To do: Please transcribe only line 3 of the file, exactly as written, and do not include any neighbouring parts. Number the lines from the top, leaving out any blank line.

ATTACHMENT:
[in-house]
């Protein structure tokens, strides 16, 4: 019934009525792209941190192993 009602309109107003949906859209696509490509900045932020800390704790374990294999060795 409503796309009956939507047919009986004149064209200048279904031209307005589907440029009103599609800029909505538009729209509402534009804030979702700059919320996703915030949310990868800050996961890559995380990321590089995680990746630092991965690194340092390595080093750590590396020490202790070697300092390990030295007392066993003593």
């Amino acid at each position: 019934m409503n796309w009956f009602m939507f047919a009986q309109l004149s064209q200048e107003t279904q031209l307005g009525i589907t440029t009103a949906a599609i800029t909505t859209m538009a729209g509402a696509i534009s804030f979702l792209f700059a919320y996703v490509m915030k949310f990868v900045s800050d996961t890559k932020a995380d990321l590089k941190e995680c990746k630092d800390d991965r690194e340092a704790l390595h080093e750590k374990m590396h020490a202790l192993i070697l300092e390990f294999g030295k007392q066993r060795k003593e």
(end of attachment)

């Amino acid at each position: 019934m409503n796309w009956f009602m939507f047919a009986q309109l004149s064209q200048e107003t279904q031209l307005g009525i589907t440029t009103a949906a599609i800029t909505t859209m538009a729209g509402a696509i534009s804030f979702l792209f700059a919320y996703v490509m915030k949310f990868v900045s800050d996961t890559k932020a995380d990321l590089k941190e995680c990746k630092d800390d991965r690194e340092a704790l390595h080093e750590k374990m590396h020490a202790l192993i070697l300092e390990f294999g030295k007392q066993r060795k003593e």